so I know that sunlight is like 5500-6700k and i think we use 10k bulbs to help avoid algee growth, but what about 8k? would a light fixture with 8k, 18k, 8k, 03 actinic cause algee issues? would this be good for coral growth?
I would have to go with what has been proven. Not saying these bulbs wouldnt work just that I couldnt spend my money on them till they had been proven. Also the only thing that leads me to believe that they may not be successful is that its kind of like ,,,, when your suppose to cook something at 350 degrees for 30mins and you say ahhhh I'll cook it on 700 degrees for 15 mins. Lets guess how that turns out. lol
The lower K spectrum doesn't necessarily cause algae issues. The old Iwasai 6500 K metal halide bulbs were very popular years ago when they were one of the only choices and they will grow corals faster than most higher rated Kelvin bulbs. The issue that comes into play is coral coloration and coloration as it appears to the reefkeepers eye. The Iwasakis will color corals up nicely (albeit different from say a Radium 20 K bulb) but a tank lit by lower kelvin bulbs, especially with no atinics, is too yellow to be appealing to most.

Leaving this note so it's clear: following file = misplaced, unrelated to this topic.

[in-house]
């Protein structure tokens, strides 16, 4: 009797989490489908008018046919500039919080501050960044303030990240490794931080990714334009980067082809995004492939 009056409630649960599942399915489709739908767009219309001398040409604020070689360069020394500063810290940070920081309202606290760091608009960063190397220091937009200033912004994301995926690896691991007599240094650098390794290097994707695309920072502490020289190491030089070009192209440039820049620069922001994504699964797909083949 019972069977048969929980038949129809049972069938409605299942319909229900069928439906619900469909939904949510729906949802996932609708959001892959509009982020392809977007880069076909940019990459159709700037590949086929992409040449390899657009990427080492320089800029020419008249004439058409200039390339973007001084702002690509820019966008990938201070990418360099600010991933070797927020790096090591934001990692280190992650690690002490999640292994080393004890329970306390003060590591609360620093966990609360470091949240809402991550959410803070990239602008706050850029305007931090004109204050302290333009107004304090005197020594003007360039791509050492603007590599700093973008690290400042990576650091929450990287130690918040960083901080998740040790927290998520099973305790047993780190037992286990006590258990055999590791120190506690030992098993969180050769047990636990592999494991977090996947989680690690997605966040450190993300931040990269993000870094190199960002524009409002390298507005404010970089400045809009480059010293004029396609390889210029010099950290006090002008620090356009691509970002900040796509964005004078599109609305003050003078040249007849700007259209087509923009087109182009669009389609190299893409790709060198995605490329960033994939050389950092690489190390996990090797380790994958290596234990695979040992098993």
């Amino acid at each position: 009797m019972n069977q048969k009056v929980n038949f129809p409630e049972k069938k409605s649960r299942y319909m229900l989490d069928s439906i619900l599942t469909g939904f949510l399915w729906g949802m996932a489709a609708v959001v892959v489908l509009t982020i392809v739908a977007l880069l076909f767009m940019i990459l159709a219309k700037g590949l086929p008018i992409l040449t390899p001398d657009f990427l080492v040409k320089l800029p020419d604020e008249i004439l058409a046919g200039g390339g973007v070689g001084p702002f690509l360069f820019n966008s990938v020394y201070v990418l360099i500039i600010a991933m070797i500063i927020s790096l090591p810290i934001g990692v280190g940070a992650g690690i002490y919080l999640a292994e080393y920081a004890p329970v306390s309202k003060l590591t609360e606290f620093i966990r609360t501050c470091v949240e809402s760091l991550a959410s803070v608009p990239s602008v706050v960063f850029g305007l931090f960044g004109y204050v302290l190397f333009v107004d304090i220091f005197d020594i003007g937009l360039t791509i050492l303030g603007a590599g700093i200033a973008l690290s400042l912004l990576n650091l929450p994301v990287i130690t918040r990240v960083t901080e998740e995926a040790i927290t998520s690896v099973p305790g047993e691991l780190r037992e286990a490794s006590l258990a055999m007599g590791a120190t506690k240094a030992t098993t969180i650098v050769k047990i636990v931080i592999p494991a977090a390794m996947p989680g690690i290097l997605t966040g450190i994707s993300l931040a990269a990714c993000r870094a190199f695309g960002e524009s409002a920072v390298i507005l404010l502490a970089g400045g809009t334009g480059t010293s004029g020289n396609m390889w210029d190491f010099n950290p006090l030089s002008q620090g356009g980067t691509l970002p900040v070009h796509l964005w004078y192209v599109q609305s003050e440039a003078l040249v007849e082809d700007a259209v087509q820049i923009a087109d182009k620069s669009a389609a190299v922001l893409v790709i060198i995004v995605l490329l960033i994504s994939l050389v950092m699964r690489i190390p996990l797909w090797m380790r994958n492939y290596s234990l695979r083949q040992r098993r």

Here is a site with pictures comparing the look of different kelvin bulbs with and without atinics(click on 250 watt metal halide testing on the right under links): http://www.cnidarianreef.com
Of course I am discussing metal halides and it looks like you are considering flourescents from your description. Hopefully that will clarify a little of what you are asking though. Another thing to keep in mind is lighting manufacturer's listed K ratings are more for marketing than what they actually are so looking at a chart of the specific spectrum will give you a better idea of what a bulbs output is.